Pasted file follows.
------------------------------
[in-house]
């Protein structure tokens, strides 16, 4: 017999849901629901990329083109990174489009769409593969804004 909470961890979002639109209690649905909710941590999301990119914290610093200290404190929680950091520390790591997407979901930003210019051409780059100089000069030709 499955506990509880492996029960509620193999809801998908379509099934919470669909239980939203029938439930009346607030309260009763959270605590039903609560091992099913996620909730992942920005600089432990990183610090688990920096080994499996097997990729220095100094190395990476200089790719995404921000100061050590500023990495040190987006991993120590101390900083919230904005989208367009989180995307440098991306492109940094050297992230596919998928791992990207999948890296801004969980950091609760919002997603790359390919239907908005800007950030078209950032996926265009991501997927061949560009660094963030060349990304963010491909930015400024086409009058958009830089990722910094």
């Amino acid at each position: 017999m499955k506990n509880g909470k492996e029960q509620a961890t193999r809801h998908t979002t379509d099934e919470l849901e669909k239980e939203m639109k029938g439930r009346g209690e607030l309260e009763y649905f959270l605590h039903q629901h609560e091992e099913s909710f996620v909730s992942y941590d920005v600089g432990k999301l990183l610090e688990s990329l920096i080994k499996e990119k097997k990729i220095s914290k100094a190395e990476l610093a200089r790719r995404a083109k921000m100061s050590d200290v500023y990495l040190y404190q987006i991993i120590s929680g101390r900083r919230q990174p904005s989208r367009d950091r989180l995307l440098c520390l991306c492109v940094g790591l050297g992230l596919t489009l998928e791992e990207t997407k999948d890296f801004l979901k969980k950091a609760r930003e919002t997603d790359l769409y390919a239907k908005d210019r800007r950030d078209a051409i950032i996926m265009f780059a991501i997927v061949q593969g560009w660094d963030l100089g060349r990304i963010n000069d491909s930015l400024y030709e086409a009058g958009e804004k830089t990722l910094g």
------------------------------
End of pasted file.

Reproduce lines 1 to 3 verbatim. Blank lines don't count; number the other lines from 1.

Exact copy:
[in-house]
């Protein structure tokens, strides 16, 4: 017999849901629901990329083109990174489009769409593969804004 909470961890979002639109209690649905909710941590999301990119914290610093200290404190929680950091520390790591997407979901930003210019051409780059100089000069030709 499955506990509880492996029960509620193999809801998908379509099934919470669909239980939203029938439930009346607030309260009763959270605590039903609560091992099913996620909730992942920005600089432990990183610090688990920096080994499996097997990729220095100094190395990476200089790719995404921000100061050590500023990495040190987006991993120590101390900083919230904005989208367009989180995307440098991306492109940094050297992230596919998928791992990207999948890296801004969980950091609760919002997603790359390919239907908005800007950030078209950032996926265009991501997927061949560009660094963030060349990304963010491909930015400024086409009058958009830089990722910094």
């Amino acid at each position: 017999m499955k506990n509880g909470k492996e029960q509620a961890t193999r809801h998908t979002t379509d099934e919470l849901e669909k239980e939203m639109k029938g439930r009346g209690e607030l309260e009763y649905f959270l605590h039903q629901h609560e091992e099913s909710f996620v909730s992942y941590d920005v600089g432990k999301l990183l610090e688990s990329l920096i080994k499996e990119k097997k990729i220095s914290k100094a190395e990476l610093a200089r790719r995404a083109k921000m100061s050590d200290v500023y990495l040190y404190q987006i991993i120590s929680g101390r900083r919230q990174p904005s989208r367009d950091r989180l995307l440098c520390l991306c492109v940094g790591l050297g992230l596919t489009l998928e791992e990207t997407k999948d890296f801004l979901k969980k950091a609760r930003e919002t997603d790359l769409y390919a239907k908005d210019r800007r950030d078209a051409i950032i996926m265009f780059a991501i997927v061949q593969g560009w660094d963030l100089g060349r990304i963010n000069d491909s930015l400024y030709e086409a009058g958009e804004k830089t990722l910094g």